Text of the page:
Okay, okay, I know it was ages ago. But I have to blog about something, right?
And pictures of glass are always good, even if it’s not your own… apart from the samples, I really haven’t got much else to blog about anyway. I am trying to make sure I am in the studio every day, but as I have not got a specific project to be working on right now, I am just doing a bit of general making, and experimenting.
So, instead, I will back track a couple of weeks, (okay, five) and show you some of my favourite photographs from Stourbridge. But, organised as ever, I didn’t photograph the labels, so whilst I can identify some artists, I am afraid some will go unnamed. Perhaps some one would like to buy me the official Bienale 2010 catalogue, it would look very nice on my coffee table….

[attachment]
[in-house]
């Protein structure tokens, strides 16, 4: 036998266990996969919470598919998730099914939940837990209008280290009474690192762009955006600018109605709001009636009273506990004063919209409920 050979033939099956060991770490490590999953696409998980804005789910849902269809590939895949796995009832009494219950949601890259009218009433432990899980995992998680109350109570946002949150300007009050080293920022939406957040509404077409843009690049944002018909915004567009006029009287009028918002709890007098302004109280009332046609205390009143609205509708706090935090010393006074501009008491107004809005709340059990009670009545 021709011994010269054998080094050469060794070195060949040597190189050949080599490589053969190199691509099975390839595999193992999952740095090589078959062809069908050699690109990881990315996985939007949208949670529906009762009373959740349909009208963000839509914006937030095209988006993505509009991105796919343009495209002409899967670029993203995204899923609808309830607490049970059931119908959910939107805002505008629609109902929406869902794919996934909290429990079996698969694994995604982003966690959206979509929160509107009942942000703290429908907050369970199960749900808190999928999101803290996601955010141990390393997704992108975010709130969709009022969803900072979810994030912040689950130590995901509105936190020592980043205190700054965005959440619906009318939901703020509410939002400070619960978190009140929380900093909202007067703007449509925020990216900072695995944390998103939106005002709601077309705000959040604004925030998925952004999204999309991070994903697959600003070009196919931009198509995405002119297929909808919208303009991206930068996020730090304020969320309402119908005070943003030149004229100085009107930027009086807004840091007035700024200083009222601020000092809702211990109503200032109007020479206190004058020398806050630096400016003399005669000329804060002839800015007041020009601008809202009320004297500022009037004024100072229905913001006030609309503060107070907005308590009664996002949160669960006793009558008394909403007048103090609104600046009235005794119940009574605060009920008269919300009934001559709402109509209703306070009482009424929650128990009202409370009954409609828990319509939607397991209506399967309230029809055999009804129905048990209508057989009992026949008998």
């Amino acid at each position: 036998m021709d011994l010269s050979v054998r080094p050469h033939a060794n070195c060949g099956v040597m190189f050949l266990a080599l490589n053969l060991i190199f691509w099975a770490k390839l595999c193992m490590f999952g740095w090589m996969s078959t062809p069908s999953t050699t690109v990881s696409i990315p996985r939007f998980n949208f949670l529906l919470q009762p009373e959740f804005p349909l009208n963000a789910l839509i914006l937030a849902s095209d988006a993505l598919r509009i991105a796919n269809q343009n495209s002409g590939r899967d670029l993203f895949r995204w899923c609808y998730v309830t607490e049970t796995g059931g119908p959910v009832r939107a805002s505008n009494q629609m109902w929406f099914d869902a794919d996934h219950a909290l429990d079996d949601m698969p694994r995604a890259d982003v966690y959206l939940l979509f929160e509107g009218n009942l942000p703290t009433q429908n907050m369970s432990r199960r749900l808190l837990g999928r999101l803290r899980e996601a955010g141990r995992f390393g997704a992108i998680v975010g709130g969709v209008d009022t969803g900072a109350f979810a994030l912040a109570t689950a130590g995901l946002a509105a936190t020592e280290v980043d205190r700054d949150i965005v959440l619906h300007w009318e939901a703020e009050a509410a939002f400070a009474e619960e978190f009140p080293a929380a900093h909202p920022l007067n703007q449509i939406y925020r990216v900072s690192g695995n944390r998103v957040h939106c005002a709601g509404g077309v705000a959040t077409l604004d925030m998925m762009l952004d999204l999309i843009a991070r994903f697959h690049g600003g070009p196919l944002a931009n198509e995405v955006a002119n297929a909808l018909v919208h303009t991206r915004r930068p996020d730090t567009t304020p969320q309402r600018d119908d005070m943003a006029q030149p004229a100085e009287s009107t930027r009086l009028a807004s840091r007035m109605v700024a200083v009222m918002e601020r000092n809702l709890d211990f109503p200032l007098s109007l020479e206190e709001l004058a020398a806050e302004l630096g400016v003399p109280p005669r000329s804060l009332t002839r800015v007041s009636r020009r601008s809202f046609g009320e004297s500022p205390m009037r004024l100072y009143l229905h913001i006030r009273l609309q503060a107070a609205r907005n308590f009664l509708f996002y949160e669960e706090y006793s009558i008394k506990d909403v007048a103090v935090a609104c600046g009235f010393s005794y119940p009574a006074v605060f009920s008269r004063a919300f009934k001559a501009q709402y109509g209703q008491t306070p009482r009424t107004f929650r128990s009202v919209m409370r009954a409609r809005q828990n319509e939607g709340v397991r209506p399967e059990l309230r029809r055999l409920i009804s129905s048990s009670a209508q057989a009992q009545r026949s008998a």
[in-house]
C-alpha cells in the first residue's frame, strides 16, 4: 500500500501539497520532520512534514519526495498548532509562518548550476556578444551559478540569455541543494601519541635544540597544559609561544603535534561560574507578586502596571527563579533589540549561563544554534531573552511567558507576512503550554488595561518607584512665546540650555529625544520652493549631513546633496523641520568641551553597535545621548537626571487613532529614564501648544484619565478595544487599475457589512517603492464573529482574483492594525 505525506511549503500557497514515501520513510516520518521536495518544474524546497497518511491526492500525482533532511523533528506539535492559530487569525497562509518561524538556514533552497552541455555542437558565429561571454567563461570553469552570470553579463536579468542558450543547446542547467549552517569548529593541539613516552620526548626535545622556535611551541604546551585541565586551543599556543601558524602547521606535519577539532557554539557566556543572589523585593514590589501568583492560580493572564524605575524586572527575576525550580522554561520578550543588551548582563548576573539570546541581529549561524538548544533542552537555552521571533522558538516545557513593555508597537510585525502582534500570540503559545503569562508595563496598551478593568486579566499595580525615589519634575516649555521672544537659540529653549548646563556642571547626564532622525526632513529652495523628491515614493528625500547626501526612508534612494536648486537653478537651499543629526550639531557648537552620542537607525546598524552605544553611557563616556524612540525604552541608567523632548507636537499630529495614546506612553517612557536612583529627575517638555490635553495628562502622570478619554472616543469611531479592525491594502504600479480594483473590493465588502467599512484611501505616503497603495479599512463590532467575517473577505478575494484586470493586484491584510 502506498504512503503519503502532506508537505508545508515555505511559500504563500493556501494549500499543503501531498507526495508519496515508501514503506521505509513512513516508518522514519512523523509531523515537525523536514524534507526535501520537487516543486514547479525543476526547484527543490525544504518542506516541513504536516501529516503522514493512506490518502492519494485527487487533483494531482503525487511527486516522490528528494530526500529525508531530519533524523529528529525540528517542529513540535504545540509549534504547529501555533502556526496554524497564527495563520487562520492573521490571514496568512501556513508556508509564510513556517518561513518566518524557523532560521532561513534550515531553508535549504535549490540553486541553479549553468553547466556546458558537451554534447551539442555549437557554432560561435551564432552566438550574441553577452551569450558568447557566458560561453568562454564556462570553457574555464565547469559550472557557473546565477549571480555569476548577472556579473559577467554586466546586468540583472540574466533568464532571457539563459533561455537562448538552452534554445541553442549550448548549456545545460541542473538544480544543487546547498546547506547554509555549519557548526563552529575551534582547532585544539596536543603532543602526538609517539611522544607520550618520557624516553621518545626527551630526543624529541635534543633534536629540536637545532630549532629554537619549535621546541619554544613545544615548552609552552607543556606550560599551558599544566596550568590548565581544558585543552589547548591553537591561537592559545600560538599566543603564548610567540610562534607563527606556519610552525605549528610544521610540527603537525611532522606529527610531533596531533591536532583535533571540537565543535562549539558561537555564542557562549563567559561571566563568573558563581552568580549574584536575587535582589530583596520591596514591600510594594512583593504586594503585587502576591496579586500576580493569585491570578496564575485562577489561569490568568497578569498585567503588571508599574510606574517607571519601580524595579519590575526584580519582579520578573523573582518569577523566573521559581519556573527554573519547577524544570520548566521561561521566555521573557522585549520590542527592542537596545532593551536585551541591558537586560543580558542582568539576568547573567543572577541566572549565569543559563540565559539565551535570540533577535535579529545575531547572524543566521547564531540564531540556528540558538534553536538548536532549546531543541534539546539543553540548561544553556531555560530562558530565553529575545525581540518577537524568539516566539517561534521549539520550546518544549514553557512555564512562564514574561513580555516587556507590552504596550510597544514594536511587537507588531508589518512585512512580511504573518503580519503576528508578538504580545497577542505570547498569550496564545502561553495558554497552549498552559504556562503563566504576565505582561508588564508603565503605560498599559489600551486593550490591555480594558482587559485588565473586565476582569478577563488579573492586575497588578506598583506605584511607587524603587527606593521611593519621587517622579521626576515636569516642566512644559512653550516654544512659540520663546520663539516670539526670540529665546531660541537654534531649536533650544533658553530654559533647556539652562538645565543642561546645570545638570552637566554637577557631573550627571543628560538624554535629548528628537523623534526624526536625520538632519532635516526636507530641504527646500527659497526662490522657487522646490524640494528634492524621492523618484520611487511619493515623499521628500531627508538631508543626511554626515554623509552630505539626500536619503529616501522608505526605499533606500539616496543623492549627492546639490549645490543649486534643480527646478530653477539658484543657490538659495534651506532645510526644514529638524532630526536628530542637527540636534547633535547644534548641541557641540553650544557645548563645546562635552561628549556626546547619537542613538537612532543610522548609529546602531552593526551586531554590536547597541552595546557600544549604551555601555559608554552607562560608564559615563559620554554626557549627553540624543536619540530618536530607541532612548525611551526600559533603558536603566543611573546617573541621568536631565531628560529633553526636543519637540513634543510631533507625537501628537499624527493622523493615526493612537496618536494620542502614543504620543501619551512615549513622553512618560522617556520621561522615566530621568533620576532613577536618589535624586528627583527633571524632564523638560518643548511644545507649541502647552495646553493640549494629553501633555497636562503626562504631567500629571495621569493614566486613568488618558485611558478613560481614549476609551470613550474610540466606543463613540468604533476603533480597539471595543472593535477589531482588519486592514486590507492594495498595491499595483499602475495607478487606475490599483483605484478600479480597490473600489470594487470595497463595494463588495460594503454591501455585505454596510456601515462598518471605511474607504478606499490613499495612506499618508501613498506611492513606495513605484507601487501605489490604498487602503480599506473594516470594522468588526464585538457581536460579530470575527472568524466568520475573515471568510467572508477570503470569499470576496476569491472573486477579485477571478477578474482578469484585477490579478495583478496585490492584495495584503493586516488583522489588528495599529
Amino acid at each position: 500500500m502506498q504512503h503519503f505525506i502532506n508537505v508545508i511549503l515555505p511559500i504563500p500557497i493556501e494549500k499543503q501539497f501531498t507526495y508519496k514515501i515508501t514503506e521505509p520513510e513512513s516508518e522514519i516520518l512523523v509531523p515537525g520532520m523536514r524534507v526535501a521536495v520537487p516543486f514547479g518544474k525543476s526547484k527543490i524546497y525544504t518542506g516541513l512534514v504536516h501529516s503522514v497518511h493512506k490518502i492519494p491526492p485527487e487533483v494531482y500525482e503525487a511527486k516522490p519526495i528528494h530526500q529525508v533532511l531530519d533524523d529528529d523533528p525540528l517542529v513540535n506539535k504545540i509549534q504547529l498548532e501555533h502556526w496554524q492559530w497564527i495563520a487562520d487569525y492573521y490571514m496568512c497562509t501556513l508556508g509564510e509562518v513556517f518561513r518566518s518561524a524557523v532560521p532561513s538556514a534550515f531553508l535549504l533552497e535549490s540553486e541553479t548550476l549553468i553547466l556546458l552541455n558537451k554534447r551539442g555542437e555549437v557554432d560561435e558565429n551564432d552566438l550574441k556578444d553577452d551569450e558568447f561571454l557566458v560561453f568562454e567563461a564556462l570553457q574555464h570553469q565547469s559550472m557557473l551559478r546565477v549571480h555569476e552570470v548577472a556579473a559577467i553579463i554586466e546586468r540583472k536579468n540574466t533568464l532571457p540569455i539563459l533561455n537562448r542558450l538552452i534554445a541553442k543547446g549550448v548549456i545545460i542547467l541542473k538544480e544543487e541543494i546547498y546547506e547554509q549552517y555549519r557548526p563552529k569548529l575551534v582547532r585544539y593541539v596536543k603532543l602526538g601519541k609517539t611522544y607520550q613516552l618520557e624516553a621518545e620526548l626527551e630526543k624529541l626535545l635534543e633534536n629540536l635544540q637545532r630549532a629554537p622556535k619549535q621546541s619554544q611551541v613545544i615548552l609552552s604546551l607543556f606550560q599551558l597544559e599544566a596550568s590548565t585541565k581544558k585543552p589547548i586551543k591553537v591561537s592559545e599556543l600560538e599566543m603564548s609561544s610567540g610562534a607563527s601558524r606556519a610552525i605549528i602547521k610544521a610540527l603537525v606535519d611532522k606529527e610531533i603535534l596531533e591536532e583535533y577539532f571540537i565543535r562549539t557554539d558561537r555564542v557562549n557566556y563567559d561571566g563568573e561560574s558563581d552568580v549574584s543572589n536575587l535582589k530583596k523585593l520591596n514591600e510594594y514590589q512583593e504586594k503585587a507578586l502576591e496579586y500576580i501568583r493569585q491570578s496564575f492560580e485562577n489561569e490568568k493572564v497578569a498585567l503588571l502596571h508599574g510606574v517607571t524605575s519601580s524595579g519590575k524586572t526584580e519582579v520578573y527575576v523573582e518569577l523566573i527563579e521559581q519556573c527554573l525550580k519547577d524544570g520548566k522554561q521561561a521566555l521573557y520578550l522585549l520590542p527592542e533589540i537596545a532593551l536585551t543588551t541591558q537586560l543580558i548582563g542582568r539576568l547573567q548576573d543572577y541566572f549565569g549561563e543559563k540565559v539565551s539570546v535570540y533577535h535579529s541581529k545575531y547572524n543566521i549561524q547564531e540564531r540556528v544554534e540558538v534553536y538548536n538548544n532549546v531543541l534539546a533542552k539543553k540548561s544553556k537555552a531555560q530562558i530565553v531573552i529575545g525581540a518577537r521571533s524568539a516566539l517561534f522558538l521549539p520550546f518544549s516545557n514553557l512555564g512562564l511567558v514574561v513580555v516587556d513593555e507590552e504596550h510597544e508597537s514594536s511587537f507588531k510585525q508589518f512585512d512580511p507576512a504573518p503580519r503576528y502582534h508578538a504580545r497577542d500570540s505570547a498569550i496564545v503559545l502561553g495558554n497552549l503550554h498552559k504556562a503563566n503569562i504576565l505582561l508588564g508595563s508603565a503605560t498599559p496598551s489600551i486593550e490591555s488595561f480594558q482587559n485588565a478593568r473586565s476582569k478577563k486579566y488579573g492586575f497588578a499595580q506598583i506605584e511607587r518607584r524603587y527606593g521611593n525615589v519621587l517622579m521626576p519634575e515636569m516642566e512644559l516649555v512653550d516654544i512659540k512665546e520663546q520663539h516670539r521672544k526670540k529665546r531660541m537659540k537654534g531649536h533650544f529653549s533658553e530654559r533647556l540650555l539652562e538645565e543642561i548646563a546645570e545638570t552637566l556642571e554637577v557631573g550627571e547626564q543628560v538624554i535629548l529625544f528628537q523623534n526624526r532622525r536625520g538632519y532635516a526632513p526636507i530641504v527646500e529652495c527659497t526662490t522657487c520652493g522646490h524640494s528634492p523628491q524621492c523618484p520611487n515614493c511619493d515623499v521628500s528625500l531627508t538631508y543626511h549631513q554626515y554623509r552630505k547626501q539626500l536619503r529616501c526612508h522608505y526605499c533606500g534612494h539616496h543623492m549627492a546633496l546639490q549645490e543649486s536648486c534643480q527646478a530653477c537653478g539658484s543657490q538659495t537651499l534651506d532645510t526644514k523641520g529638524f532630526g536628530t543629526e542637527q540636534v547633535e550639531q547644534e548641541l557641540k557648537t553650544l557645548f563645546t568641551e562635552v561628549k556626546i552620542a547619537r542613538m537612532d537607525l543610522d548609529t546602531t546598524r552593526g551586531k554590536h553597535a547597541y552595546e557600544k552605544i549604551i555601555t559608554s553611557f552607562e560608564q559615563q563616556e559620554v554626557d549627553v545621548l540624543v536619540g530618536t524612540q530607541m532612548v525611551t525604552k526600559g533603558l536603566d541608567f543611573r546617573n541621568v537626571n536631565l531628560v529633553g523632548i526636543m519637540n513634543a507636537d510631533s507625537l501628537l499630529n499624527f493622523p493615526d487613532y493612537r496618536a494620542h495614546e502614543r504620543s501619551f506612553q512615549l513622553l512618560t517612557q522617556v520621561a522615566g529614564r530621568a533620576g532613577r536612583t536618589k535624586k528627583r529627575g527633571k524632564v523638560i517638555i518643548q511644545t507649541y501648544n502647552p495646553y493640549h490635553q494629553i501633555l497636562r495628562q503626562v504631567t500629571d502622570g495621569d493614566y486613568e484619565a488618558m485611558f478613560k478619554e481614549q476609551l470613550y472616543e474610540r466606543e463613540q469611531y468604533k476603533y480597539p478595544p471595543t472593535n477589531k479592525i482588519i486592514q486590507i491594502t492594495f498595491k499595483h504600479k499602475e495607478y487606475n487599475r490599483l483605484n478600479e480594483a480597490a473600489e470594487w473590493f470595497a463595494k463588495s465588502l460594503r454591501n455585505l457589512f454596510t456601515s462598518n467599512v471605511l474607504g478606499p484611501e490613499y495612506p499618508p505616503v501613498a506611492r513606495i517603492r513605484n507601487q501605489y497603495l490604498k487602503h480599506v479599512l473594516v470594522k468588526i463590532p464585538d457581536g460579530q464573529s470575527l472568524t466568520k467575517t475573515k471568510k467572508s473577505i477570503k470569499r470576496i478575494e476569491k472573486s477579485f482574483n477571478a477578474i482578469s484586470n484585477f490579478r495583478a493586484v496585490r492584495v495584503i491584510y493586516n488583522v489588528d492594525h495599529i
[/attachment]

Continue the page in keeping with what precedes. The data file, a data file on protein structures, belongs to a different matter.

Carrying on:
This piece was by one of my favourite glass artists, Keiko Mukaide – who does some wonderful work, often based on culture and family traditions. There is a lot of depth and meaning in a lot of her work, and I have seen her use glass in a different way in a number of her pieces. My son took the “artistic angle” photo on the right. I thought it was rather effective. Good lad.
Can’t recall who this was by, but technically astonishing. And someone said it looked like a Borg cube…. (if you don’t know, then you obviously are not a Trekkie. Or should that be Trekker?)
A close up of one of Rachel Elliott’s allotment pieces. Amazing detail, fabulous work from a brilliant glass artist, who is not only extremely talented, but is also very generous with her knowledge. Well done, Rachel!
One of my favourites at the last Bienale, James Lethbridge. One of my favourite places in London is the Wellcome Trust (have you ever seen Bleigiessen?), and their art meets medicine gallery – there’s a James Lethbridge piece in there, a glass representation of the Aids Virus. The Wellcome Gallery is worth a visit if you’re down in London.
Okay, lets get back to a bit of colour…. and an assortment of makers…
Finally, this was the most amazing effect. Originally cast from books, this was like one of those optical illusions – is it sticking outwards, or sunken inwards?